As @hansen mentioned, there’s really not an exact rule or formula, and much of what you set up will be dependent on what you need.
As a general rule of thumb, don’t install every piece of software on a single server. I’ve seen far too many do that and the end result isn’t a good one. You’ll end up throwing hardware at the issue, and that’s only viable for the short term – long term, it’ll be a mess.
What I normally recommend, and this, of course, depends on your needs, is to separate as much of the software as possible. By that, I mean one server runs the web server (NGINX) and PHP-FPM, one server will run the database (MySQL/MariaDB), one server will be for caching (Redis)
As a general note, I recommend Redis over Memcached (with a d) as it’s not finicky about what you store to the cache. There’s an excellent, simple to use WordPress plugin that can be used to connect and from there, it’s pretty much hands-free.
That being said, keep in mind that the stack is only part of the equation. While you will need to tweak and tune NGINX, MariaDB, and PHP-FPM for performance, WordPress, WordPress Plugins, and your theme(s) come in to play as well.
You could easily have one of the most well-tuned stacks, but far too many plugins, a poorly coded theme, zero asset minification, large images, etc and that well-tuned stack will mean nothing as the site will still crawl.
Performance is as much front-end as it is back-end.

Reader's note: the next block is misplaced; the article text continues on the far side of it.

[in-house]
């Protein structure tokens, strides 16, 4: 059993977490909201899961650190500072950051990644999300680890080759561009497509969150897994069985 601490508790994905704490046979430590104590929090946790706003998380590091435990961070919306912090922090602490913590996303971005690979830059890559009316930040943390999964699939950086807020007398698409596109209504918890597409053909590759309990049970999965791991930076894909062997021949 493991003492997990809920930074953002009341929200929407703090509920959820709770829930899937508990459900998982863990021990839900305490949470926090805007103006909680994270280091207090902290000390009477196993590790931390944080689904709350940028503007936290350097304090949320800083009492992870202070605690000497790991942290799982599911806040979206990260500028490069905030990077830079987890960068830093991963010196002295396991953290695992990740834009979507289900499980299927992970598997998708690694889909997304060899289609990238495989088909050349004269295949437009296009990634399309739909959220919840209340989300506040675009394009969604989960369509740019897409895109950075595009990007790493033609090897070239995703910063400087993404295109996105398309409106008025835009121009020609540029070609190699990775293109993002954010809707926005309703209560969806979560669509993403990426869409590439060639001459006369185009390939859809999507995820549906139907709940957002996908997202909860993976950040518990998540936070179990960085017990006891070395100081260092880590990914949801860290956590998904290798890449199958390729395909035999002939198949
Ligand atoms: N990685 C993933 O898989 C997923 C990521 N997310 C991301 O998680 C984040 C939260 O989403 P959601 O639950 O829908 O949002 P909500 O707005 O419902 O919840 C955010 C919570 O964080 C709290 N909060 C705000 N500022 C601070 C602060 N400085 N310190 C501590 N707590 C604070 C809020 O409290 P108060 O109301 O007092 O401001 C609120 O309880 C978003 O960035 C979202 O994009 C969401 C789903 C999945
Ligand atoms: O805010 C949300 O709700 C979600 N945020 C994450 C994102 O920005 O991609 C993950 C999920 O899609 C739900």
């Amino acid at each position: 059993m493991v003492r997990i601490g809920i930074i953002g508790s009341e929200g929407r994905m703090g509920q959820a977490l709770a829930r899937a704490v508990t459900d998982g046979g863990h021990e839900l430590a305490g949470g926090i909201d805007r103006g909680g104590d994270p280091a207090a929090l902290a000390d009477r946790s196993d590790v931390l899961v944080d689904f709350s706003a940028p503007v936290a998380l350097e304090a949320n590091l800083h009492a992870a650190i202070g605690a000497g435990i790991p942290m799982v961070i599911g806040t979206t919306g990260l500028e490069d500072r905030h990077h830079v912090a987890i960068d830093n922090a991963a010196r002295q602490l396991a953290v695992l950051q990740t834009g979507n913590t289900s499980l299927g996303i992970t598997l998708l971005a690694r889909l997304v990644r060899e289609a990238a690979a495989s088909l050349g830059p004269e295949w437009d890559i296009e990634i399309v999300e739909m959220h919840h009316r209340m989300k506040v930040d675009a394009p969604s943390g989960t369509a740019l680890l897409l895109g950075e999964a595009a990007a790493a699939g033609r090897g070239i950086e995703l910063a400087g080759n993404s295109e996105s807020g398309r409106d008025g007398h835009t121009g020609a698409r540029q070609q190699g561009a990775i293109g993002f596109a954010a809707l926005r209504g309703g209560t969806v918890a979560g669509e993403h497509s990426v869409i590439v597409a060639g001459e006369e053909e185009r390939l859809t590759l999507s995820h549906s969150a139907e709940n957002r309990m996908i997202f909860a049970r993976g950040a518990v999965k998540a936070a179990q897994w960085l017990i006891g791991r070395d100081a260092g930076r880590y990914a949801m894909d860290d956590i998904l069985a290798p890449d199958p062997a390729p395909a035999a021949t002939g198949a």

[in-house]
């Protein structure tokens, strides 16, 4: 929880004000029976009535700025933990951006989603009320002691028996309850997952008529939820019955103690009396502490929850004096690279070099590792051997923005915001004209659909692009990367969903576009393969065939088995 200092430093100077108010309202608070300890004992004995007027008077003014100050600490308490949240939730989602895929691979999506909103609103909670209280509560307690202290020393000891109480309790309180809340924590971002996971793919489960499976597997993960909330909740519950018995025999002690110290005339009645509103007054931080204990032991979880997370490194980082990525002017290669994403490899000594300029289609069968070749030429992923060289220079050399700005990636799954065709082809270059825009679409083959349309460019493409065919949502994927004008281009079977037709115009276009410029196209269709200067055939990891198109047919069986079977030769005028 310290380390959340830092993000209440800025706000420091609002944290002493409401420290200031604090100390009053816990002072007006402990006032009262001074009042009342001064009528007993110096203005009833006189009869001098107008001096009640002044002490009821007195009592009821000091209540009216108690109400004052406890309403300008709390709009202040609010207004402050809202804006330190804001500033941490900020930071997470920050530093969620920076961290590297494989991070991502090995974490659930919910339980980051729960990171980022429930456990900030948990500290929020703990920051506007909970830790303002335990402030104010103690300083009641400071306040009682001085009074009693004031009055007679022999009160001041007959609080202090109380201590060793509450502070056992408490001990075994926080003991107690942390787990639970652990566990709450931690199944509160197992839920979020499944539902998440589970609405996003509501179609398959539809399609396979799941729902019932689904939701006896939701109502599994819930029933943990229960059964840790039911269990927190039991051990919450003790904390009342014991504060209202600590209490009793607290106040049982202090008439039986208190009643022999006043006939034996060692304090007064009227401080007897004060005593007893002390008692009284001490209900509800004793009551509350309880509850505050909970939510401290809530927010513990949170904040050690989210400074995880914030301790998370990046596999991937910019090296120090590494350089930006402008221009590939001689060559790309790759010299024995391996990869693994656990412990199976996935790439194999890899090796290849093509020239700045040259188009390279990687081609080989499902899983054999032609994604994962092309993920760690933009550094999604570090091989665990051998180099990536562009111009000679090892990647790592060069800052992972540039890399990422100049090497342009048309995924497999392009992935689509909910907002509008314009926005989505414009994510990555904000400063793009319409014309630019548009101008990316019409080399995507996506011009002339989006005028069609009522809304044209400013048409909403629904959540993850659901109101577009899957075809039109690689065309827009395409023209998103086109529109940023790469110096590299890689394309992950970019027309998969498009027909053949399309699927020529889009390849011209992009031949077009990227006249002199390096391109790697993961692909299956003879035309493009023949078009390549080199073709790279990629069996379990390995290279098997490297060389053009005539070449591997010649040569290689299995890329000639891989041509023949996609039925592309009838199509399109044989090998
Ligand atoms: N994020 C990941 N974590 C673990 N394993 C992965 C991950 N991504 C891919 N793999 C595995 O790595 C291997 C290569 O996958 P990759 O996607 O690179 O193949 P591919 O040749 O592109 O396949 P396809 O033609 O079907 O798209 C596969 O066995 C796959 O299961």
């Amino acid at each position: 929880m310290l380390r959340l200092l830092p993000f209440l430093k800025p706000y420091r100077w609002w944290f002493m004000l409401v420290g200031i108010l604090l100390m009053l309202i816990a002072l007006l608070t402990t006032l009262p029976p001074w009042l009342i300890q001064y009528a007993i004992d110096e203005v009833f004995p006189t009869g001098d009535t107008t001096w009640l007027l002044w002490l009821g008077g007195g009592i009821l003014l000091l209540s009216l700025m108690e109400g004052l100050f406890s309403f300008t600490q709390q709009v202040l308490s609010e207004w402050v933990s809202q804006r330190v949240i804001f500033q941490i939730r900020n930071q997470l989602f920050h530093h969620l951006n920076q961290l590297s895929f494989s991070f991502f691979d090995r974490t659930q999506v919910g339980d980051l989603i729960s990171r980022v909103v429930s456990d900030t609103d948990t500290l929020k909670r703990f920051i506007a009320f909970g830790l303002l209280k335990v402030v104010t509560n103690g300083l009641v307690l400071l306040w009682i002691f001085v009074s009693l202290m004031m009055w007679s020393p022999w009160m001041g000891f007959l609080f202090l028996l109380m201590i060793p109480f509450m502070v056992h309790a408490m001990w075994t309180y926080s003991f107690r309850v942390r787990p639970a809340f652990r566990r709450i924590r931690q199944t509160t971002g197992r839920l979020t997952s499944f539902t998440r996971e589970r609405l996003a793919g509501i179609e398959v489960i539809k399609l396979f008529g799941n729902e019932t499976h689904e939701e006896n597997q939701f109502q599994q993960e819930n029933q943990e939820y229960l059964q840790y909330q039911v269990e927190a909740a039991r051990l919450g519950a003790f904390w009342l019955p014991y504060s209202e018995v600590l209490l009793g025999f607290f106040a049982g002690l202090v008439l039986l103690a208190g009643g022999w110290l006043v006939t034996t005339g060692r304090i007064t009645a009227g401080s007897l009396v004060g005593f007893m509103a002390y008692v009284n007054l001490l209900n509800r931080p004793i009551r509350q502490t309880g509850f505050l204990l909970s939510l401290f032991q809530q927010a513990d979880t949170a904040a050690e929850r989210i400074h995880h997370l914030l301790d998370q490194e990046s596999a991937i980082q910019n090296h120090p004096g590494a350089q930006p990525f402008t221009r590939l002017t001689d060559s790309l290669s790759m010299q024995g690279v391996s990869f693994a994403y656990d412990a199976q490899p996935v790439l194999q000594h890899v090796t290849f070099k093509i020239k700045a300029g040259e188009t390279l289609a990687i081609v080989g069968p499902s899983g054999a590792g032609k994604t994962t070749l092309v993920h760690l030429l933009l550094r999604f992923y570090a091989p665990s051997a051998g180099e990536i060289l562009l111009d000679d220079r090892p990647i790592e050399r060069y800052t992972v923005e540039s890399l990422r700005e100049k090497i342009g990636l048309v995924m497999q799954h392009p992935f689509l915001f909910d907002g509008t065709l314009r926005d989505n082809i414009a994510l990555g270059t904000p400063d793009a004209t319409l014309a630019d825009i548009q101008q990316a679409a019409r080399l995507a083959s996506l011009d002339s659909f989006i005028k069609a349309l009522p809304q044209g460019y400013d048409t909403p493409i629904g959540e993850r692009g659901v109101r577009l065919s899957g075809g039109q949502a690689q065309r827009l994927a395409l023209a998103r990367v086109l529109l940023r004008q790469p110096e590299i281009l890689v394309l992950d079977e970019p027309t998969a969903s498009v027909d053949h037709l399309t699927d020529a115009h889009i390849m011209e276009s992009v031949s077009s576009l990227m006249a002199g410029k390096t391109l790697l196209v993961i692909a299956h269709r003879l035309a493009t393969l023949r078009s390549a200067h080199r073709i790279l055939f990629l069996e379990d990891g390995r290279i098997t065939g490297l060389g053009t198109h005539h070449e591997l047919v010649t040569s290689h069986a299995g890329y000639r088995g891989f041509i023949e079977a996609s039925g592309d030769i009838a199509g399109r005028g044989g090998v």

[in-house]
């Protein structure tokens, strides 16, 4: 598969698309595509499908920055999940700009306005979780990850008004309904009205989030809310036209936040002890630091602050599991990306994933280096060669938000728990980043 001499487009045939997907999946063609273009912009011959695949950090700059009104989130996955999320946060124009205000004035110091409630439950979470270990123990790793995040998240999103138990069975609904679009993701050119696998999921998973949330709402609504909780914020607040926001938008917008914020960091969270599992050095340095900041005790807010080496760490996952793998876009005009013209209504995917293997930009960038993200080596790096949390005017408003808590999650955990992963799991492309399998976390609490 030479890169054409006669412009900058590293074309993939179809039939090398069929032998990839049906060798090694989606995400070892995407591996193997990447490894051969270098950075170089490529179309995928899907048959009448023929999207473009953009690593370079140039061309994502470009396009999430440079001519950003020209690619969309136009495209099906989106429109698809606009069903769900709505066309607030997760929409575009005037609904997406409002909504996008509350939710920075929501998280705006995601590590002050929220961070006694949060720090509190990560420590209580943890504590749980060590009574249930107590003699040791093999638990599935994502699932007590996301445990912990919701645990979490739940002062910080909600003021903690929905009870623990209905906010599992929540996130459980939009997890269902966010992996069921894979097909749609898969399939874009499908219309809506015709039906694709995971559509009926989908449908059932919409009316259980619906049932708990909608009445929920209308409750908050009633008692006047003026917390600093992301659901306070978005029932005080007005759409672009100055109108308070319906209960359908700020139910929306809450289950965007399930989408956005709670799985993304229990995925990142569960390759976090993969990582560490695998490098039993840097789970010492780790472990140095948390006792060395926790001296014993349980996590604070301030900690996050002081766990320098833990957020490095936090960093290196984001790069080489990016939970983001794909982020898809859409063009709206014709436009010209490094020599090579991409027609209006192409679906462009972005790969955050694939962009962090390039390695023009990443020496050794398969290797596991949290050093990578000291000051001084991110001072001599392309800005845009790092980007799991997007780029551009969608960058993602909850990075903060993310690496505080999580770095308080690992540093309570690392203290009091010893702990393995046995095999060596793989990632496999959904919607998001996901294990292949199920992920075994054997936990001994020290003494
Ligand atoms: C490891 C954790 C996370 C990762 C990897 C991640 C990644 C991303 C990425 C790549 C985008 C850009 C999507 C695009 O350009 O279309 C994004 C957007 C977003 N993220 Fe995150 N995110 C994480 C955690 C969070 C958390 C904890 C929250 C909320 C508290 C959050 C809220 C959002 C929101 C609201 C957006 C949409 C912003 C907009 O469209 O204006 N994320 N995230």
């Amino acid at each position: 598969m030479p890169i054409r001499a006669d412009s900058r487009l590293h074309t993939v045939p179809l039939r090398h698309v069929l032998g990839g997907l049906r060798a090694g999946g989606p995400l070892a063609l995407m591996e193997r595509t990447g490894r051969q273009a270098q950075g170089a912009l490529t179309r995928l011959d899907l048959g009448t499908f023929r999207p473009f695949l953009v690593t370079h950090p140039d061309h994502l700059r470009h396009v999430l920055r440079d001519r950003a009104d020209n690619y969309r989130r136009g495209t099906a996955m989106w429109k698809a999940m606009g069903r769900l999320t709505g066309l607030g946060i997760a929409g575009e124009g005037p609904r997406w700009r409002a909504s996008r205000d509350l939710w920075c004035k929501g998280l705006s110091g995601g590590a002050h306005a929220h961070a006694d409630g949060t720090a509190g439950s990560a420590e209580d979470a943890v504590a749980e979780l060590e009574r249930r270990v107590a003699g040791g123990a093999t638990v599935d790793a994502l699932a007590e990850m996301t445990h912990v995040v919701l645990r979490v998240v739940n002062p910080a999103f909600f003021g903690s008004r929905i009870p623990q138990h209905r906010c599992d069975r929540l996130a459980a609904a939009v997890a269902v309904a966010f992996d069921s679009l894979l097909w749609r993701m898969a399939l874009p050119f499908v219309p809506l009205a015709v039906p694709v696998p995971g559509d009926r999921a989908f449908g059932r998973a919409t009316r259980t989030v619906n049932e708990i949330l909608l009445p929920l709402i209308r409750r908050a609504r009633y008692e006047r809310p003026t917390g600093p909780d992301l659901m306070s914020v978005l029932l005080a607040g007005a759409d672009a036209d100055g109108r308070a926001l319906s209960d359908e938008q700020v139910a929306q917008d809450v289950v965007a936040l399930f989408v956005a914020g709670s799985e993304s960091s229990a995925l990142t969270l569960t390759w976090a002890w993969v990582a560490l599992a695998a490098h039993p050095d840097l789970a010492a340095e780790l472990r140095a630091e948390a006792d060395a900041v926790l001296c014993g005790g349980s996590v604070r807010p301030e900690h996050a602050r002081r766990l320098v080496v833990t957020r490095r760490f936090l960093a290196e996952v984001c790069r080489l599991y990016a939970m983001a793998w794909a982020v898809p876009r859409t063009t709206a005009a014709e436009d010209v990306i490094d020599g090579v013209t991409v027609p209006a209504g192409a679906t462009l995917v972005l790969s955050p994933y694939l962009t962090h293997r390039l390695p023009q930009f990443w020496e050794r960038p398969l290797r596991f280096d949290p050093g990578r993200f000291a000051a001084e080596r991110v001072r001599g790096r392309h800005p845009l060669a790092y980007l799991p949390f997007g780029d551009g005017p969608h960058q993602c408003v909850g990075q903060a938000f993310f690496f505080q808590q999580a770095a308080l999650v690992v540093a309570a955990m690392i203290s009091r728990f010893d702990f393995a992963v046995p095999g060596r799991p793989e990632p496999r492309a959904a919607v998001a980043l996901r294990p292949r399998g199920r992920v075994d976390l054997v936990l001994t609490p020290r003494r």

I’ve seen servers deployed with 4 physical CPU’s (upwards of 40+ CPU Cores), 128-256GB of RAM (or more), and a RAID-10 SSD array with 10-20 disks crumble because they failed to see that performance wasn’t just about having free resources.
At the same time, I’ve worked with clients that have deployed monster droplets – i.e. multiple 32GB RAM / 12 CPU for web, database, etc, only to see me reduce that down to a single 16GB / 8 CPU for the web server, an 8GB / 4 CPU for the database server, and a 4GB / 2 CPU for the caching server.
The cost for 3x 32GB Droplet’s is $960 a month, with what I converted that to, the cost was far less at $280. That’s all due to working with them on the front and back-end to make sure they were set up as they really needed to be.
As far as my auto-installers (thanks for the mention @hansen !), they can be used to simplify much of what you’d need to do on your own.
The NGINX auto-installer is the most complete and comes with tuned configuration. The others, for now, are very basic and simply install software. I’d definitely recommend checking out the NGINX AI as it’ll leave you with a working, tuned NGINX installation (which is compiled from source).
I am working on a newer, more up to date release, with documentation, though I’ll soon be joining DigitalOcean and their Platform Support Specialist team, so much of my time has been spent interviewing and preparing on that front :-). Definitely an exciting time, but that doesn’t mean that I won’t be working on the installers.
If you have any other questions, please feel free to ask. I’ve worked with WordPress sites with low traffic as well as sites that receive upwards of 5-20 million visitors a month.